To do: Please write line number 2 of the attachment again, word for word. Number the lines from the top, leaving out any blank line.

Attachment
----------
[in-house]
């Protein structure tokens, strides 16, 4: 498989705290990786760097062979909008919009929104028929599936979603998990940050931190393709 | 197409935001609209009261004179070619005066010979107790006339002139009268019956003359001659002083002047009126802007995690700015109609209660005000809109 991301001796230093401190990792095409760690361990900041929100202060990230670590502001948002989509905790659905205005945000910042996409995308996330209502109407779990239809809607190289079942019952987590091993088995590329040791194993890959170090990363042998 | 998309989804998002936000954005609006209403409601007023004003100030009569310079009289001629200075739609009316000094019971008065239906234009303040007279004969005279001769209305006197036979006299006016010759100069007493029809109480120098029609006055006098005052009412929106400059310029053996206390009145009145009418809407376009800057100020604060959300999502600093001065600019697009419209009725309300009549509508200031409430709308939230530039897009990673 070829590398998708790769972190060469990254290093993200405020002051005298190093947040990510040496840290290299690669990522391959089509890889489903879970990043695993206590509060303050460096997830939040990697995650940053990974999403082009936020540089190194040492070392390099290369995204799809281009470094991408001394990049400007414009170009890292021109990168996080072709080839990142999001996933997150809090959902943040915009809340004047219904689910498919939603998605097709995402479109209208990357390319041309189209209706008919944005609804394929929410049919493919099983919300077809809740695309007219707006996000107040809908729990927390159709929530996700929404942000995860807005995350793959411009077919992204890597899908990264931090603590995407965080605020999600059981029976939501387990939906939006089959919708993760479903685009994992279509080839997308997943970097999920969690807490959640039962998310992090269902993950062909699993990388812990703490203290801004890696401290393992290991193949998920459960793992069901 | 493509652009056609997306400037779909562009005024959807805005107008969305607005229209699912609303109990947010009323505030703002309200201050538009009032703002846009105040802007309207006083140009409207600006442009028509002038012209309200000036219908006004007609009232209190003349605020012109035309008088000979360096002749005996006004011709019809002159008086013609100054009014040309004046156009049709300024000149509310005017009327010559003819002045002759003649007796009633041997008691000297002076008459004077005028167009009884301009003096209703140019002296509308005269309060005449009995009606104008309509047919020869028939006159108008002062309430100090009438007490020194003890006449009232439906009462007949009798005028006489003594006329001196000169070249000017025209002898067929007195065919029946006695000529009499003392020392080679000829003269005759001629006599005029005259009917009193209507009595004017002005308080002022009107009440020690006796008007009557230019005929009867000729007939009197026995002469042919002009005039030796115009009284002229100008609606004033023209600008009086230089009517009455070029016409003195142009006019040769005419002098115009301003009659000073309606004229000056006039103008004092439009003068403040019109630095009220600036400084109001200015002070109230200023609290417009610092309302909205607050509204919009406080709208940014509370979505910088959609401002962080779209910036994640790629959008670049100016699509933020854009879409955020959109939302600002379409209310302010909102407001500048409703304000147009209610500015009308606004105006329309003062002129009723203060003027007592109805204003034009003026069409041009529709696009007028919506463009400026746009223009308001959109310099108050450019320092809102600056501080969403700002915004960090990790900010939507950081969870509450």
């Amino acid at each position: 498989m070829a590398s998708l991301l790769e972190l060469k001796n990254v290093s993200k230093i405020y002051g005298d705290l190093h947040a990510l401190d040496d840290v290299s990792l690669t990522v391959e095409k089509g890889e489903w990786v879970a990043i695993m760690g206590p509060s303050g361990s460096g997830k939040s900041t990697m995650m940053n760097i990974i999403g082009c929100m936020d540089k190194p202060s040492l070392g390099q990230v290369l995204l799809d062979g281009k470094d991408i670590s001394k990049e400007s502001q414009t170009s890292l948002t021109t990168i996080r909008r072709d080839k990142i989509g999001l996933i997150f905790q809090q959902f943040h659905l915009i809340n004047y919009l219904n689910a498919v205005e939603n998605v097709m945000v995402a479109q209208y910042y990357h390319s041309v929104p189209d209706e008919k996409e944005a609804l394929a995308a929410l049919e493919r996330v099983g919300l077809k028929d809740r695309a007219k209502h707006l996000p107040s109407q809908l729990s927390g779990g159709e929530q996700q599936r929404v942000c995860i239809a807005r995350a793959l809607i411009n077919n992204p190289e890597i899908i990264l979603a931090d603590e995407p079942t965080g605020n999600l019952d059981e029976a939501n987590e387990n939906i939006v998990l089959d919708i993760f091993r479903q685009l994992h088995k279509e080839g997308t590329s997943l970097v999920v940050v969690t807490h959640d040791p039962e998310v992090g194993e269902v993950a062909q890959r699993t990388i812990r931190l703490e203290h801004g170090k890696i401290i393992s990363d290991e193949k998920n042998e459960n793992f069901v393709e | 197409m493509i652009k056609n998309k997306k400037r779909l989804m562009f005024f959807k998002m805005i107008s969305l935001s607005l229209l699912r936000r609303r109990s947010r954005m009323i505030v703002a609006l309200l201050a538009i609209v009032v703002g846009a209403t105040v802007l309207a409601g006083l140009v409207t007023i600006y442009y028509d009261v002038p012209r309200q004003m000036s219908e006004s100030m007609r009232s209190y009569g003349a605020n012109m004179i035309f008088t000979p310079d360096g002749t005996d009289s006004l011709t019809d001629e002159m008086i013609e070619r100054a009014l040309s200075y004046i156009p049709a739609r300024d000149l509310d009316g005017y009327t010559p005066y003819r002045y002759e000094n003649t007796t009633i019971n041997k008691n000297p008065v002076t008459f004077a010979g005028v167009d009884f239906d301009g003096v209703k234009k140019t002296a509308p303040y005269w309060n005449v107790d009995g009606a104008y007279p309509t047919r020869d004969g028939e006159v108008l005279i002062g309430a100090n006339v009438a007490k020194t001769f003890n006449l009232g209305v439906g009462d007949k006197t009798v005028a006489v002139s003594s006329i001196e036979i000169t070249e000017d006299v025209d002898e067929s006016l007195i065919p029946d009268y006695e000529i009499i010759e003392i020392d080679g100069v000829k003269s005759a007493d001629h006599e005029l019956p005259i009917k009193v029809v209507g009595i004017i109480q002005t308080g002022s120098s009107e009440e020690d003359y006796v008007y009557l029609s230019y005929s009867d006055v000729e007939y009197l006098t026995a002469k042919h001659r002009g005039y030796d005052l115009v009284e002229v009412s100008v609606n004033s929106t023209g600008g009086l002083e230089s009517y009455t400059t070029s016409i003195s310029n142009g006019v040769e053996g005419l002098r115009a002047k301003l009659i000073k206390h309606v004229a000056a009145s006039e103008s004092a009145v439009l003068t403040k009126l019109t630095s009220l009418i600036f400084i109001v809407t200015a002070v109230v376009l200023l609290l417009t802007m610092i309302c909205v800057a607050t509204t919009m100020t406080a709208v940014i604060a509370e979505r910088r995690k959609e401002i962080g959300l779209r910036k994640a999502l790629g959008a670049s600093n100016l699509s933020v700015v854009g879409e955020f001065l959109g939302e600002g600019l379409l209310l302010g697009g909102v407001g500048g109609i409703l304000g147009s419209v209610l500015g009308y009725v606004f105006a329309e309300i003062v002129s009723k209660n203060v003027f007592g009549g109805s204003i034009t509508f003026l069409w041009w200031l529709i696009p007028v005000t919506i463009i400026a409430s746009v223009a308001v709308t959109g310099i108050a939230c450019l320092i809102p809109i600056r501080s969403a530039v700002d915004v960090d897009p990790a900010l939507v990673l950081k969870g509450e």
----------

């Protein structure tokens, strides 16, 4: 498989705290990786760097062979909008919009929104028929599936979603998990940050931190393709 | 197409935001609209009261004179070619005066010979107790006339002139009268019956003359001659002083002047009126802007995690700015109609209660005000809109 991301001796230093401190990792095409760690361990900041929100202060990230670590502001948002989509905790659905205005945000910042996409995308996330209502109407779990239809809607190289079942019952987590091993088995590329040791194993890959170090990363042998 | 998309989804998002936000954005609006209403409601007023004003100030009569310079009289001629200075739609009316000094019971008065239906234009303040007279004969005279001769209305006197036979006299006016010759100069007493029809109480120098029609006055006098005052009412929106400059310029053996206390009145009145009418809407376009800057100020604060959300999502600093001065600019697009419209009725309300009549509508200031409430709308939230530039897009990673 070829590398998708790769972190060469990254290093993200405020002051005298190093947040990510040496840290290299690669990522391959089509890889489903879970990043695993206590509060303050460096997830939040990697995650940053990974999403082009936020540089190194040492070392390099290369995204799809281009470094991408001394990049400007414009170009890292021109990168996080072709080839990142999001996933997150809090959902943040915009809340004047219904689910498919939603998605097709995402479109209208990357390319041309189209209706008919944005609804394929929410049919493919099983919300077809809740695309007219707006996000107040809908729990927390159709929530996700929404942000995860807005995350793959411009077919992204890597899908990264931090603590995407965080605020999600059981029976939501387990939906939006089959919708993760479903685009994992279509080839997308997943970097999920969690807490959640039962998310992090269902993950062909699993990388812990703490203290801004890696401290393992290991193949998920459960793992069901 | 493509652009056609997306400037779909562009005024959807805005107008969305607005229209699912609303109990947010009323505030703002309200201050538009009032703002846009105040802007309207006083140009409207600006442009028509002038012209309200000036219908006004007609009232209190003349605020012109035309008088000979360096002749005996006004011709019809002159008086013609100054009014040309004046156009049709300024000149509310005017009327010559003819002045002759003649007796009633041997008691000297002076008459004077005028167009009884301009003096209703140019002296509308005269309060005449009995009606104008309509047919020869028939006159108008002062309430100090009438007490020194003890006449009232439906009462007949009798005028006489003594006329001196000169070249000017025209002898067929007195065919029946006695000529009499003392020392080679000829003269005759001629006599005029005259009917009193209507009595004017002005308080002022009107009440020690006796008007009557230019005929009867000729007939009197026995002469042919002009005039030796115009009284002229100008609606004033023209600008009086230089009517009455070029016409003195142009006019040769005419002098115009301003009659000073309606004229000056006039103008004092439009003068403040019109630095009220600036400084109001200015002070109230200023609290417009610092309302909205607050509204919009406080709208940014509370979505910088959609401002962080779209910036994640790629959008670049100016699509933020854009879409955020959109939302600002379409209310302010909102407001500048409703304000147009209610500015009308606004105006329309003062002129009723203060003027007592109805204003034009003026069409041009529709696009007028919506463009400026746009223009308001959109310099108050450019320092809102600056501080969403700002915004960090990790900010939507950081969870509450």